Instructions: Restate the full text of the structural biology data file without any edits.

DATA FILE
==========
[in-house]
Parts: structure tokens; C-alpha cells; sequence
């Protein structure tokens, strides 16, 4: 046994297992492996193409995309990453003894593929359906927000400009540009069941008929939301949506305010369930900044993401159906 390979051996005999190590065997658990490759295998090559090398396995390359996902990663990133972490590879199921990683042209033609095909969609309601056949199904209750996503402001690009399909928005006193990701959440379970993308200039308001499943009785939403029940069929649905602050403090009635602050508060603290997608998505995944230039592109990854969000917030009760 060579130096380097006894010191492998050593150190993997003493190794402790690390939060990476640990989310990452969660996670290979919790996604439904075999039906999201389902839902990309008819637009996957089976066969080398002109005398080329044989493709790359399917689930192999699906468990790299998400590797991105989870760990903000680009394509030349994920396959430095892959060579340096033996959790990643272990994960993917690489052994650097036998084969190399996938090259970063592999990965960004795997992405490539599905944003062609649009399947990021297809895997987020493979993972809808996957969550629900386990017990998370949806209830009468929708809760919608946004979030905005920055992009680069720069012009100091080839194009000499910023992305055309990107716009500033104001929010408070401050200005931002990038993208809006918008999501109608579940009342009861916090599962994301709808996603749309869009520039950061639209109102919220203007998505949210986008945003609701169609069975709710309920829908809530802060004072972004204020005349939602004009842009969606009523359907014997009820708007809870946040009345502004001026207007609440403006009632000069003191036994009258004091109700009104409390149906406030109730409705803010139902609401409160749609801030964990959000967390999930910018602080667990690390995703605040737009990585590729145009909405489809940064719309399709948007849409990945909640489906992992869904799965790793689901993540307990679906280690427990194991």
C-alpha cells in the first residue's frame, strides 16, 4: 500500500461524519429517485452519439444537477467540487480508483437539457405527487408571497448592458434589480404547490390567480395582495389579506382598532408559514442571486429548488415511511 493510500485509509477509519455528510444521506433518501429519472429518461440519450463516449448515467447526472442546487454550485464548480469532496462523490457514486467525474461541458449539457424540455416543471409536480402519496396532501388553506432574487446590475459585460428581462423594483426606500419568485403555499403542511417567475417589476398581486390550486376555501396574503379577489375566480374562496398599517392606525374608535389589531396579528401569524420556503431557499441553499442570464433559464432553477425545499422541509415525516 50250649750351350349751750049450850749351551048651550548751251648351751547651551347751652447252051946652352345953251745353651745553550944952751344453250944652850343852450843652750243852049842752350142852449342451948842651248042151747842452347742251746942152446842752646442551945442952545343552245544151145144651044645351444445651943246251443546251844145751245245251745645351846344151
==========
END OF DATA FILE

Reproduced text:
[in-house]
Parts: structure tokens; C-alpha cells; sequence
């Protein structure tokens, strides 16, 4: 046994297992492996193409995309990453003894593929359906927000400009540009069941008929939301949506305010369930900044993401159906 390979051996005999190590065997658990490759295998090559090398396995390359996902990663990133972490590879199921990683042209033609095909969609309601056949199904209750996503402001690009399909928005006193990701959440379970993308200039308001499943009785939403029940069929649905602050403090009635602050508060603290997608998505995944230039592109990854969000917030009760 060579130096380097006894010191492998050593150190993997003493190794402790690390939060990476640990989310990452969660996670290979919790996604439904075999039906999201389902839902990309008819637009996957089976066969080398002109005398080329044989493709790359399917689930192999699906468990790299998400590797991105989870760990903000680009394509030349994920396959430095892959060579340096033996959790990643272990994960993917690489052994650097036998084969190399996938090259970063592999990965960004795997992405490539599905944003062609649009399947990021297809895997987020493979993972809808996957969550629900386990017990998370949806209830009468929708809760919608946004979030905005920055992009680069720069012009100091080839194009000499910023992305055309990107716009500033104001929010408070401050200005931002990038993208809006918008999501109608579940009342009861916090599962994301709808996603749309869009520039950061639209109102919220203007998505949210986008945003609701169609069975709710309920829908809530802060004072972004204020005349939602004009842009969606009523359907014997009820708007809870946040009345502004001026207007609440403006009632000069003191036994009258004091109700009104409390149906406030109730409705803010139902609401409160749609801030964990959000967390999930910018602080667990690390995703605040737009990585590729145009909405489809940064719309399709948007849409990945909640489906992992869904799965790793689901993540307990679906280690427990194991």
C-alpha cells in the first residue's frame, strides 16, 4: 500500500461524519429517485452519439444537477467540487480508483437539457405527487408571497448592458434589480404547490390567480395582495389579506382598532408559514442571486429548488415511511 493510500485509509477509519455528510444521506433518501429519472429518461440519450463516449448515467447526472442546487454550485464548480469532496462523490457514486467525474461541458449539457424540455416543471409536480402519496396532501388553506432574487446590475459585460428581462423594483426606500419568485403555499403542511417567475417589476398581486390550486376555501396574503379577489375566480374562496398599517392606525374608535389589531396579528401569524420556503431557499441553499442570464433559464432553477425545499422541509415525516 50250649750351350349751750049450850749351551048651550548751251648351751547651551347751652447252051946652352345953251745353651745553550944952751344453250944652850343852450843652750243852049842752350142852449342451948842651248042151747842452347742251746942152446842752646442551945442952545343552245544151145144651044645351444445651943246251443546251844145751245245251745645351846344151